In a competitive arena, one participates by “entering” whatever it is they hope will win a prize or placement, whether it is an orchid, artwork, a concours car, or a dog.
In the lexicon of the hunt world, however, “entering” has a different meaning, and below we share a couple of examples of context:
- In the United States, the majority of, say, Jagdterriers are “entered” to wild boar, while the remainder are “entered” to beaver-like rodents called nutria, raccoon, or fox.
- In Fox-hunting, young hounds are “unentered” for their first year with a pack. During that first season, he or she may be referred to an an unentered hound.There are classes for “unentered” hounds at hound shows
In the aforementioned examples, “entered” means simply that a hound or terrier has been trained (and has learned) to hunt, and has successfully hunted a certain type of quarry. An entered hound is one who has completed a season’s hunting. A terrier would be said to be entered to fox, which means they are now working foxes by either hunting their line or going into fox earths.
This is a good place to expand a bit upon a breed we mentioned above, a dog many experts regards as the consummate hunting terrier – the Jagdterrier. Extremely fearless and highly active, the Jagd (pronounced “yack”) was never intended to be a household pet, though they are loyal dogs and bond closely with their master.
The breed was developed in Germany between the two world wars by hunters Walter Zangenberg, Carl-Erich Grunewald, and Rudolf Frieß who separated from the Fox Terrier club to create an unparalleled hunting terrier. Though the breed used to develop the Jagdterrier weren’t documented, most sources point to “Werewolf,” “Rauhgraf,” “Morla,” and “Migra,” the offspring of two hunting Fox Terriers who had inexplicably produced a litter in which all but four pups were black and red wire-haired. Lutz Hagenberg, owner of the sire and dam, gifted the puppies to Walter Zangenberg. The hunters partnered with Lutz Heck, the curator of the Berlin Zoo and a man interested in resurrecting extinct breeds mentioned in early German mythology. His curious passion is another topic entirely.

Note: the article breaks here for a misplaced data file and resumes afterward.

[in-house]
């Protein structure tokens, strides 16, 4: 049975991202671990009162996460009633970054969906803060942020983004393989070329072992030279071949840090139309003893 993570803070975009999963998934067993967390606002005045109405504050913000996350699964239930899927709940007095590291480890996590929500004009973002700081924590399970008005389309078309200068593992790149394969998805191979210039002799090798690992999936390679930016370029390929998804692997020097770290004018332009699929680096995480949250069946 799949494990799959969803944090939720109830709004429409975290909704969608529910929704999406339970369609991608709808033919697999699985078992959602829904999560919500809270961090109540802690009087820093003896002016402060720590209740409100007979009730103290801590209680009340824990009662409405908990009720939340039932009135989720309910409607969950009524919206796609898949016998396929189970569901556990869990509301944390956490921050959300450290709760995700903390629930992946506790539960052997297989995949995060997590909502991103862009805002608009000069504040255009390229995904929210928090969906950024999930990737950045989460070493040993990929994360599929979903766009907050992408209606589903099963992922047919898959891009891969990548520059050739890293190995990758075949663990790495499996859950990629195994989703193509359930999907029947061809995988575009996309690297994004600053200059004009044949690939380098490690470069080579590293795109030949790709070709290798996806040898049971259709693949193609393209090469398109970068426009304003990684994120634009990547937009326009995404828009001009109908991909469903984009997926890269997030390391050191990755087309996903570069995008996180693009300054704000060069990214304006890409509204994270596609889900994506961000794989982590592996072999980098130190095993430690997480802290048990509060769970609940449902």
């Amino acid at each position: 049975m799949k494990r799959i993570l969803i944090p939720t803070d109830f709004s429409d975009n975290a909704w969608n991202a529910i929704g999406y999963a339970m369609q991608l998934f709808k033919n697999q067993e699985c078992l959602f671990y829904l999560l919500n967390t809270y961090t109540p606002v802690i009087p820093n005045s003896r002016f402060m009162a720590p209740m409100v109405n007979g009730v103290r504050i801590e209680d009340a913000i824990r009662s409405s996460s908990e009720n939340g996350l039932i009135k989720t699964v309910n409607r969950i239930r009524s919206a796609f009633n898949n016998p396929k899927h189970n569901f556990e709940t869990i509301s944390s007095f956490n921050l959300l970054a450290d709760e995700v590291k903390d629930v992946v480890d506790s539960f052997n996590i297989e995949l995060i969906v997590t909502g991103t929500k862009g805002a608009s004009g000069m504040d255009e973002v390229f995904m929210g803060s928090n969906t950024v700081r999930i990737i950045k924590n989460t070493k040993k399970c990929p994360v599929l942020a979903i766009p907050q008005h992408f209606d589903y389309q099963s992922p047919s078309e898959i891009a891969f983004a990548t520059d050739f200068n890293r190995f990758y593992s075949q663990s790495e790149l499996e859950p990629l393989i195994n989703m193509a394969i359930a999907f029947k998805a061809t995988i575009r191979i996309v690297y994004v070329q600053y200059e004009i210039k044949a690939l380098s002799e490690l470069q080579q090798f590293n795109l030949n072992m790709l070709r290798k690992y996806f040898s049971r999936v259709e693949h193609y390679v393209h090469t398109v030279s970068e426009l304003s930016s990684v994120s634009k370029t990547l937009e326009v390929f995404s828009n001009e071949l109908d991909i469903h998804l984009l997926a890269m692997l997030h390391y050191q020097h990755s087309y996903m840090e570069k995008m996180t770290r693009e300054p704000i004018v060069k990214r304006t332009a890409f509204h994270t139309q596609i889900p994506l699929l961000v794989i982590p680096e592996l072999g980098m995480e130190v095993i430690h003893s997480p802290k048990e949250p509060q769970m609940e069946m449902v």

Meanwhile, Herbet Lackner, a famous cynologist who helped breed for specific characteristics, had been working on a German hunting schnauzer breed. When he heard about the terrier project, he decided to join the aforementioned men in the creation of the new hunt terrier. Lackner carefully bred in the English Wirehaired Terrier and the Welsh Terrier, breeds enabled the group to finally set a specific look for the Jagdterrier, its type. Selection criteria during the development of the breed was very strict, and within two decades, the Jagdterrier was a distinct breed.
Sadly, the second World War devastated breed numbers, and by 1951, there were only 32 Jagdterriers from nine litters left in the whole of Germany. The determination of fanciers lead to an increase of the breed population: By 1956, there were 144 puppies.
The Jagdterrier was imported into the United States and Canada by hunting enthusiasts and word spread about this fierce hunter more than game to face bobcats, wild boar and cougars. The breed was recognized by the United Kennel Club in 1993, and in 2014, the AKC registered the Jagd in their Foundation Stock
Image: Jagdterrier by © Sonsedskaya | Dreamstime.com